HANOI (Reuters) – U.S. Secretary of State Mike Pompeo will visit Vietnam on Thursday and Friday as part of a tour of Asia, the Vietnamese government said.
The visit was announced in a short statement on the government’s news website and will mark the 25th anniversary of diplomatic relations between the two countries, the government said.
The U.S. State Department has not confirmed that Pompeo will be adding Vietnam to his four-leg tour. Pompeo arrived in the Maldives on Wednesday after visits to Sri Lanka and India and is due to hold meetings in Indonesia on Thursday.
A spokesman for Pompeo declined to comment about the announcement of a Vietnam leg.
News of the planned visit comes after a U.S. citizen sentenced last year to 12 years in a Vietnamese jail for “attempting to overthrow the state”, was released by Vietnam and returned to his home in California last week.
Michael Nguyen, who was born in Vietnam in 1964 and lived in the United States since childhood, was detained in July 2018 on suspicion of anti-government activities, including alleged incitement of protesters to attack government offices with Molotov cocktails and slingshots, state media reported at the time.
Deadly foes during the Vietnam War in the 1960s and early 1970s, Vietnam and the United States have enjoyed significantly warmer relations in recent years.
But there have some trade tensions of late, with the U.S. Trade Representative (USTR) confirming in August that at President Donald Trump’s behest, it was investigating whether Vietnam had been undervaluing its dong currency and harming U.S. commerce.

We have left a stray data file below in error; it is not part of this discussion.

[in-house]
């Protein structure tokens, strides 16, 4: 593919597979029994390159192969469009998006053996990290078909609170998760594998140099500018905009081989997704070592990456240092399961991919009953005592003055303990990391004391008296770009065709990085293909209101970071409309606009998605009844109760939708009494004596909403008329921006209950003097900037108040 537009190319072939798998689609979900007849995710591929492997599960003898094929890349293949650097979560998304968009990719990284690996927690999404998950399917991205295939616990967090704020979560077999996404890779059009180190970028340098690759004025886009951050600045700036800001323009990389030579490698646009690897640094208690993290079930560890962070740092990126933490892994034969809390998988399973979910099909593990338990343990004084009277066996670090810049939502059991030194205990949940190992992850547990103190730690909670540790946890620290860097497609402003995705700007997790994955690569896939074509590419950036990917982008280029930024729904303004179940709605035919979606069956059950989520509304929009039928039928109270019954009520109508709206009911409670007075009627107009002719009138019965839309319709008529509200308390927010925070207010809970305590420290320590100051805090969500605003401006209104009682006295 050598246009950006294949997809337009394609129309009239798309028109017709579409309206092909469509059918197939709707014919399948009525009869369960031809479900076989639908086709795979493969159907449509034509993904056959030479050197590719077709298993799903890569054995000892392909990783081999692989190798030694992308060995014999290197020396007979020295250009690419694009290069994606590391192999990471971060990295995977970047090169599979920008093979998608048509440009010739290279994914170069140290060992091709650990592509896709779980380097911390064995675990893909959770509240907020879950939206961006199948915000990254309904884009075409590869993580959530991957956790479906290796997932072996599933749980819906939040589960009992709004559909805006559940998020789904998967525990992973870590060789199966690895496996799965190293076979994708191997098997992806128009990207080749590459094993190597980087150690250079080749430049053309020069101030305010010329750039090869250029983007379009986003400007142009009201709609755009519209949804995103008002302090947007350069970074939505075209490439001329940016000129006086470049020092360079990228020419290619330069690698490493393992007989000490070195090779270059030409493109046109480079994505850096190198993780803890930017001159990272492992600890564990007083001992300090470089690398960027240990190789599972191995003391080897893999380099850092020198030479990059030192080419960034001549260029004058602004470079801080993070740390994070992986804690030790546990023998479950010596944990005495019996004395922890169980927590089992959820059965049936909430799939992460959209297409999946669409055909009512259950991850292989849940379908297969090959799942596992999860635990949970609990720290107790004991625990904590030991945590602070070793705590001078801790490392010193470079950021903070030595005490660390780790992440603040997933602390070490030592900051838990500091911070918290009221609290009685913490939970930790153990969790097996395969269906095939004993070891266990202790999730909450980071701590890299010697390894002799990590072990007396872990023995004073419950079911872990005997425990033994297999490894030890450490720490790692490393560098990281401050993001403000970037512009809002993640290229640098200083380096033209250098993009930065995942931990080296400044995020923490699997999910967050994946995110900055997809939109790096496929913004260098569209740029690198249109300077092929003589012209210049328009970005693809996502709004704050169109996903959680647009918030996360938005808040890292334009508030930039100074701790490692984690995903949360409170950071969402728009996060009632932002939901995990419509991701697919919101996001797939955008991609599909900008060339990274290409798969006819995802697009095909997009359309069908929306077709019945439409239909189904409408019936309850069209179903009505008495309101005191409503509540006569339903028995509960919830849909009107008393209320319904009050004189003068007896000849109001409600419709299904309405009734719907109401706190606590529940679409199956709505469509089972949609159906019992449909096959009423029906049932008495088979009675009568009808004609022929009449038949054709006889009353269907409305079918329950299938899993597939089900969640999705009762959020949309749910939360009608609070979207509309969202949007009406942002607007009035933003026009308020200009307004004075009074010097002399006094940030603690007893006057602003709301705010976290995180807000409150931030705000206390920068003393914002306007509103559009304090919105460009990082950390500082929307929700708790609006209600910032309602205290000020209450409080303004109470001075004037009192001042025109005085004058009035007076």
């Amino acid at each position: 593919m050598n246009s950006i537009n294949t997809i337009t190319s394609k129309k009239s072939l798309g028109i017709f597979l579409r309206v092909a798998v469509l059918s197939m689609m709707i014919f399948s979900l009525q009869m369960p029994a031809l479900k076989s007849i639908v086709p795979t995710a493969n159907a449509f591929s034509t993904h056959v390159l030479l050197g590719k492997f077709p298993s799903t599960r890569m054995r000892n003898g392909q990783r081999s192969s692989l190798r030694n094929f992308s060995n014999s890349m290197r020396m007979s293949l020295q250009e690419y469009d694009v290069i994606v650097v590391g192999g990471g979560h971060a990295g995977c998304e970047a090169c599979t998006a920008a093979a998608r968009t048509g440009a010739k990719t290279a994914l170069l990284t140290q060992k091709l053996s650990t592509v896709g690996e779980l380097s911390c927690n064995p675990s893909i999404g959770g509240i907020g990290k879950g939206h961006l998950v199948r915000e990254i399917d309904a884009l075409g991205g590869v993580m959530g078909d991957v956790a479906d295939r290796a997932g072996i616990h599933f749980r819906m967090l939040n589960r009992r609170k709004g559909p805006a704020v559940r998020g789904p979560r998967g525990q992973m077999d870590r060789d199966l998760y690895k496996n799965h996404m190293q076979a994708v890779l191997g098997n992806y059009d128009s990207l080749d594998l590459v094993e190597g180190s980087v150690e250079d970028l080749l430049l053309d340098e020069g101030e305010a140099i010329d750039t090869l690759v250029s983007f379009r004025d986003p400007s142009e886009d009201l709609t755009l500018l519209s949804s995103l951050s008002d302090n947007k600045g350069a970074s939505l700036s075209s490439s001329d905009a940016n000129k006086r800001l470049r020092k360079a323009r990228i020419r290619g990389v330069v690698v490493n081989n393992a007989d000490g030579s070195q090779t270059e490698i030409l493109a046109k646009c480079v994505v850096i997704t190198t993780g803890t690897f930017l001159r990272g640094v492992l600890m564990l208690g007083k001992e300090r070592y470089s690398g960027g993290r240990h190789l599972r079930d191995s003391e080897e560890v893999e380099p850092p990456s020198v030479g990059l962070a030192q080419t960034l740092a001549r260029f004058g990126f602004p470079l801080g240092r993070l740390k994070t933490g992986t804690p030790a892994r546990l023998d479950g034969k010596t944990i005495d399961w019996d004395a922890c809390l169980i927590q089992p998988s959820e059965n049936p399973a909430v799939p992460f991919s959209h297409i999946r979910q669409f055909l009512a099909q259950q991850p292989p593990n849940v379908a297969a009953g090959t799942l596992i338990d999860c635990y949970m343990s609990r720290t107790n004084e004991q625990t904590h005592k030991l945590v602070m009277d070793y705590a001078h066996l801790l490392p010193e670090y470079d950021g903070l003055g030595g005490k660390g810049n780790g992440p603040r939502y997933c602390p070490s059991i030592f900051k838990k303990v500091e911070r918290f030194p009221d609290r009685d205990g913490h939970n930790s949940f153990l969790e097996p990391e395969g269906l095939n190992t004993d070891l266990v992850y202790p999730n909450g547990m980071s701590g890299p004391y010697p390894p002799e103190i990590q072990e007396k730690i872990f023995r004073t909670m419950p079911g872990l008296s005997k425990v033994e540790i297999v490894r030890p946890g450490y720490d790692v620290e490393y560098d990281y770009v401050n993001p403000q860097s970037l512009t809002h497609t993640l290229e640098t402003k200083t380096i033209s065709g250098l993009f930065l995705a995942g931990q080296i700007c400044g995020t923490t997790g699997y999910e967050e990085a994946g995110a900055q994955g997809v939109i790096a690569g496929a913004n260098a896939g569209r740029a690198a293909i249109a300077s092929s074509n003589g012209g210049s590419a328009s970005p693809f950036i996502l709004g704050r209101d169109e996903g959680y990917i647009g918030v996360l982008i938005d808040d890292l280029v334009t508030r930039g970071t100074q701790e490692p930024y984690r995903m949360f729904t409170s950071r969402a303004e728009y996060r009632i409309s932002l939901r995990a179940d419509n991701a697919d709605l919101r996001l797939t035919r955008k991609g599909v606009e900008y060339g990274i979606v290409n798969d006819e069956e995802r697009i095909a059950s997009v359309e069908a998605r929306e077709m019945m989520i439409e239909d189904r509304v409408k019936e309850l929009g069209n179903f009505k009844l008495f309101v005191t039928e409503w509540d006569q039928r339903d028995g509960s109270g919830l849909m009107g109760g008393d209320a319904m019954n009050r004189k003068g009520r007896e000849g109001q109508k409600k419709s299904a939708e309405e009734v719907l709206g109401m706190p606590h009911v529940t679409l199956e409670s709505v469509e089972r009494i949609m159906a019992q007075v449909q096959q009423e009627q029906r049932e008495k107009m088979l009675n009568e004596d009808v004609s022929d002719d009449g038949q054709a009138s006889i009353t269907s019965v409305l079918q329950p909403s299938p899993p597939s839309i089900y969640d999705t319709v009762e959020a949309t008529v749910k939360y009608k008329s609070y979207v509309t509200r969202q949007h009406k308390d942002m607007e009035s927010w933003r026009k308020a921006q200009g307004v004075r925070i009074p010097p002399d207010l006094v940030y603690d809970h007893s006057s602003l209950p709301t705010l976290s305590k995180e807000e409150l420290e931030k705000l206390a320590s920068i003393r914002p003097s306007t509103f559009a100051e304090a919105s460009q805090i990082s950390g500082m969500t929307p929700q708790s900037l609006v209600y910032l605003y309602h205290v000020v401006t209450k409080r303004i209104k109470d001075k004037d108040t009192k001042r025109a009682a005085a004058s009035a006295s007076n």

Human rights has also been an issue raised by the U.S. side, but both countries share concerned about an increasingly assertive China.
Vietnam’s prime minister, Nguyen Xuan Phuc, this week called on Trump to have “a more objective assessment of the reality in Vietnam” with regards to the trade imbalance between the two countries.
Phuc said the exchange rate policy was not aimed at helping its exports.
Pompeo said in Sri Lanka on Wednesday the Chinese Communist Party was operating as a “predator”.
The previous day in India, he said the Chinese ruling party was “no friend to democracy, the rule of law, transparency, nor to freedom of navigation, the foundation of a free and open, prosperous Indo-Pacific”.
The United States has also been active in pushing for better resource data-sharing and disaster management projects for countries downstream of China that depend on the Mekong River for agriculture and fisheries, which include Vietnam.
Environmentalists say the river has become a new front for U.S.-China rivalry.
On another front, in the South China Sea, Pompeo last month urged Southeast Asian countries to stand up to bullying by China and to reassess business deals with its state firms.
(Reporting by Phuong Nguyen and Khanh Vu; Writing by James Pearson; Additional reporting by Alasdair Pal in New Delhi, Gayatri Suroyo in Jakarta and David Brunnstrom in Washington; Editing by Martin Petty, Robert Birsel and Alexandra Hudson)